Las Vegas Could Shut Down Next Month If 50,000 Workers Go On Strike

REUTERS/Darrin Zammit Lupi

Daily Caller News Foundation logo
Tim Pearce Energy Reporter

Roughly 50,000 Las Vegas casino workers could go on strike next month if employers and union negotiators do not agree on new contracts by the end of May.

About 99 percent of the 25,000 members of the Culinary and Bartenders Unions who voted Tuesday chose to strike to pressure employers into providing higher pay, better benefits and protection from automation, according to a Culinary Union press release.

“We want to come to an agreement, but the union and workers are preparing for a citywide strike if contracts are not settled by June 1,” union secretary and treasurer Geoconda Argüello-Kline said in a statement. “We support innovations that improve jobs, but we oppose automation when it only destroys jobs. Our industry must innovate without losing the human touch.”

The strike could affect 34 casino resorts located on the Las Vegas Strip and in Downtown Las Vegas. It would be the first citywide strike in more than three decades.

The last large gaming industry strike in 1984 lasted 67 days and cost union members about $75 million in lost wages and benefits. The city lost a similar amount in tourism while the local casinos lost millions more in forgone revenue, The Associated Press reported.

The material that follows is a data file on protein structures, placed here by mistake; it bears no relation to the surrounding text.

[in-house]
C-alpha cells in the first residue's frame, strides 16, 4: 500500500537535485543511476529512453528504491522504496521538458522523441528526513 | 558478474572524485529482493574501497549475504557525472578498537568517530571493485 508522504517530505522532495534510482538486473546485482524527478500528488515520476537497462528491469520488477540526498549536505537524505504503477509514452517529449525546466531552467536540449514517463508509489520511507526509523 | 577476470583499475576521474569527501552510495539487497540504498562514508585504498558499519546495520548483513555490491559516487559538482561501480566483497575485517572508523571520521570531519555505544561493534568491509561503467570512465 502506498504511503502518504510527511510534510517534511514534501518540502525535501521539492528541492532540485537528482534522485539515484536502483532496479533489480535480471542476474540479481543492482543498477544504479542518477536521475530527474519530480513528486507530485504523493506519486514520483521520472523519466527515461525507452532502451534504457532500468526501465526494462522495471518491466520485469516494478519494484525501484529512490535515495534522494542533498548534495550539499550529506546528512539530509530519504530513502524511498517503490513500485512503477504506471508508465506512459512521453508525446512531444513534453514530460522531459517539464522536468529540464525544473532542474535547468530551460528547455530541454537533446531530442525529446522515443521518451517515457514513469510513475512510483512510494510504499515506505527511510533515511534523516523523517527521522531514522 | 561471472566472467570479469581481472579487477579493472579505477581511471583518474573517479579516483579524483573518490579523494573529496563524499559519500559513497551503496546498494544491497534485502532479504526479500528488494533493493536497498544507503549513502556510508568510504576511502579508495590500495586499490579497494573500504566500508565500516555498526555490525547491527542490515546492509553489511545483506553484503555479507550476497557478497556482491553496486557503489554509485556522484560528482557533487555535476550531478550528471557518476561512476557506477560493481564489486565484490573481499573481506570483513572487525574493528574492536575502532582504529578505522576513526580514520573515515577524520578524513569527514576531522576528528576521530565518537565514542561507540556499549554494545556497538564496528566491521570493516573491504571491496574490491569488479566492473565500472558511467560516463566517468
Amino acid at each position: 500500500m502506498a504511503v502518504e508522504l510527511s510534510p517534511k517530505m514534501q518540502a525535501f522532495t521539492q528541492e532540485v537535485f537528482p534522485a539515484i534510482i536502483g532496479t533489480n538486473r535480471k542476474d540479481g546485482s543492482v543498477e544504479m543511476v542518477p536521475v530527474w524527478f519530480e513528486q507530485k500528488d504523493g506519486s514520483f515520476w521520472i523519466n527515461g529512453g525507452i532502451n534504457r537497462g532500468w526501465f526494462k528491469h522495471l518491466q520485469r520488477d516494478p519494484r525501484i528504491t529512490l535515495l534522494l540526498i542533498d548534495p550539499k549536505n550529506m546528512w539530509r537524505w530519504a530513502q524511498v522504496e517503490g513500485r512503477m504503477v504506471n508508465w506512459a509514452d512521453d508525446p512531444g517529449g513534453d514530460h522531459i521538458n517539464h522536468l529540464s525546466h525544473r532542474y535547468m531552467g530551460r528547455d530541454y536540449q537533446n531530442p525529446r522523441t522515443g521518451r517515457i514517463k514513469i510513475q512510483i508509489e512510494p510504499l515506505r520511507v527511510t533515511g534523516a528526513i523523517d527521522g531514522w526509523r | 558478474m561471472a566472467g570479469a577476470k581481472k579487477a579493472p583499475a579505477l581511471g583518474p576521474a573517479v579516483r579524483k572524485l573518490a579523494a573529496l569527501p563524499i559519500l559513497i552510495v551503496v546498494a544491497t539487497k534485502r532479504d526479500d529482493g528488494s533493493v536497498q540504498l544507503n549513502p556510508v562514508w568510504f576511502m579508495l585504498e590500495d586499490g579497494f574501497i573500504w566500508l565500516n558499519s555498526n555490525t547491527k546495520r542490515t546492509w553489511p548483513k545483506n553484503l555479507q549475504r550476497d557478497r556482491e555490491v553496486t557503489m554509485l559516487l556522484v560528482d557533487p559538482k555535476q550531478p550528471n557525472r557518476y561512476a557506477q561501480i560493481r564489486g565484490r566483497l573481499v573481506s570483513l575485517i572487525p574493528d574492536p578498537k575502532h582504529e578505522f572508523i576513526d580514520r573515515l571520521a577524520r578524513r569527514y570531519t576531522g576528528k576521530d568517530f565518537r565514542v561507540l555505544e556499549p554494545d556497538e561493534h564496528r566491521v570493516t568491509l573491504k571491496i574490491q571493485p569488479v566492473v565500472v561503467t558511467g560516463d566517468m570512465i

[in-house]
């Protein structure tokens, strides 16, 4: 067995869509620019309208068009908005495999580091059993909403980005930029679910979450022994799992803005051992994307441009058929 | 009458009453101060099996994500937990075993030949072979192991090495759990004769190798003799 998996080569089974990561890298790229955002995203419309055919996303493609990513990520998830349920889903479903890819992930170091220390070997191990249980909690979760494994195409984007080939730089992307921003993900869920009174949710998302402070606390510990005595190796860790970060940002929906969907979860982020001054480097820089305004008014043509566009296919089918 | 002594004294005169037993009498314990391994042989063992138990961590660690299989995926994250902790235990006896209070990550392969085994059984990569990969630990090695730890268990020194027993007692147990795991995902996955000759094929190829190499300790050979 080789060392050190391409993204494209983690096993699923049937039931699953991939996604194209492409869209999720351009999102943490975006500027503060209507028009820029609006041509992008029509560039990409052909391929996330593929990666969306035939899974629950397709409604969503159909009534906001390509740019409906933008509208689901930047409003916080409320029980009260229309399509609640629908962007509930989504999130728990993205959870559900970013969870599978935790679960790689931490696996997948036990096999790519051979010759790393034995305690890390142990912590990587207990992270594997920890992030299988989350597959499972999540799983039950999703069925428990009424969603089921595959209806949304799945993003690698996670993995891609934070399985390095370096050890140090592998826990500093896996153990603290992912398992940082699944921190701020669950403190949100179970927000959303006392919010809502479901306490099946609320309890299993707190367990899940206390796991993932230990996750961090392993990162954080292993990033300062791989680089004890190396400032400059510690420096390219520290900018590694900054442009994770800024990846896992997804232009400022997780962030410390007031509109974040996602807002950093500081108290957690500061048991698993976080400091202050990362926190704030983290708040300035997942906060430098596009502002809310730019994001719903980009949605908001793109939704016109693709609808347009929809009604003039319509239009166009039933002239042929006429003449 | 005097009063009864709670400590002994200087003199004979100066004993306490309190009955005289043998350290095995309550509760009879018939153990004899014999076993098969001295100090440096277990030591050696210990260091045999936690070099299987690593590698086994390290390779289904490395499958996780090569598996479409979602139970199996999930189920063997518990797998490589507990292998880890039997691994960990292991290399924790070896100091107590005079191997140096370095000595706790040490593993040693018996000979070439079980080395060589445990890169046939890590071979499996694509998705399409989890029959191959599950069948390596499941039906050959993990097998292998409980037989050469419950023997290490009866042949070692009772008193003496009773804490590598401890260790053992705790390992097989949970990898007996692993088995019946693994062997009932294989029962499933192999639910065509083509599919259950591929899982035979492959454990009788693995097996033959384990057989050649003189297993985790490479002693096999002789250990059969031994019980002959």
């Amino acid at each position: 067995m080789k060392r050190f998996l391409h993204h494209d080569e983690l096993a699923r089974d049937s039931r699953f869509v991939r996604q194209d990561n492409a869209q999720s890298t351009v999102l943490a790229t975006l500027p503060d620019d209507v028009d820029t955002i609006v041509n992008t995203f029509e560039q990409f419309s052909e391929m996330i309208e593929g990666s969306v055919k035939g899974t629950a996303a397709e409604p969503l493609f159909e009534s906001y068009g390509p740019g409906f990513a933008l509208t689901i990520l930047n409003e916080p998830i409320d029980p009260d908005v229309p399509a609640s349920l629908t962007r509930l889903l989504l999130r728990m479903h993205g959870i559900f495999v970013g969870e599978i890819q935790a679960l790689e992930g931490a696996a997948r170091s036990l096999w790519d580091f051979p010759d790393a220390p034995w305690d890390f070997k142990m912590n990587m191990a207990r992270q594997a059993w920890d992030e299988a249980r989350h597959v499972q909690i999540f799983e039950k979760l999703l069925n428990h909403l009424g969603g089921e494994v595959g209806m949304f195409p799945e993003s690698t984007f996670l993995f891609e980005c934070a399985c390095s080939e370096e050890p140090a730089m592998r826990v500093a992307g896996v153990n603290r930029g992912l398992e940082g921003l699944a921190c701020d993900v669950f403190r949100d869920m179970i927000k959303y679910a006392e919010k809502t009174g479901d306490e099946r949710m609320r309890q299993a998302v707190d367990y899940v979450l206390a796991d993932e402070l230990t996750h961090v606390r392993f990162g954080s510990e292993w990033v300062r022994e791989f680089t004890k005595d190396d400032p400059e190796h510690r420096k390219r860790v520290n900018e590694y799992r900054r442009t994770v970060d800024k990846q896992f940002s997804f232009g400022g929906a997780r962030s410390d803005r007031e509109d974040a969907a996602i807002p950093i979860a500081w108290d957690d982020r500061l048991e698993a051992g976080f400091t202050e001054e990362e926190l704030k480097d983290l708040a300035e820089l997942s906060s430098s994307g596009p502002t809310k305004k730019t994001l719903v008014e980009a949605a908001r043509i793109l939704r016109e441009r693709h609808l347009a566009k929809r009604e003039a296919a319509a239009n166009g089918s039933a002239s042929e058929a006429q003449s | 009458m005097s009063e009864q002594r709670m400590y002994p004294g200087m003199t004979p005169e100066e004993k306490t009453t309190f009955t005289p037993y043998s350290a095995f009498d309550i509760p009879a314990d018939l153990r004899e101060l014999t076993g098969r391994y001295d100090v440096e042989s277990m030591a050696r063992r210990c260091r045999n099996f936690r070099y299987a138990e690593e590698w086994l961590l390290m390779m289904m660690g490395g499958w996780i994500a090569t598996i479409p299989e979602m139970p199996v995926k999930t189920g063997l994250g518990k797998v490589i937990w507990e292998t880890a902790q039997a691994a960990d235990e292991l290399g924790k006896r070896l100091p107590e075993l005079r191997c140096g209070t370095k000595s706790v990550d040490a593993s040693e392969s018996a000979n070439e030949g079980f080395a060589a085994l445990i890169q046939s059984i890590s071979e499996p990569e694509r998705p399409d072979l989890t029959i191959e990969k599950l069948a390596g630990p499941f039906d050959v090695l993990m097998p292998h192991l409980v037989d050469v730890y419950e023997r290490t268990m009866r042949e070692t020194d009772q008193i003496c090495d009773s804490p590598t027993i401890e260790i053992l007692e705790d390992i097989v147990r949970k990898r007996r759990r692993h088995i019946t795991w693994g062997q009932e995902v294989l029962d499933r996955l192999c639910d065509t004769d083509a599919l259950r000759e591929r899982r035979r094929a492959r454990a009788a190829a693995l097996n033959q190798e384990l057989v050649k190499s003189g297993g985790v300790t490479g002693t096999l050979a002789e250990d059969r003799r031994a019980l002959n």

Union members voted in 2002 to initiate a citywide strike, but employers and unions reached an agreement before the strike took place, ABC News 13 reported.

“I don’t want to go on strike, but I will,” MGM Resorts employee Adela Montes de Oca said, according to the press release. “The company is more profitable than ever because of the hard work we do, and I’m going to keep fighting to make sure that we have a fair share of that success.”

“As we continue to bargain in good faith, we are confident that we’ll resolve contract issues and negotiate a contract that works for everyone,” MGM said in a statement, according to NBC News.

Follow Tim Pearce on Twitter

Content created by The Daily Caller News Foundation is available without charge to any eligible news publisher that can provide a large audience. For licensing opportunities of our original content, please contact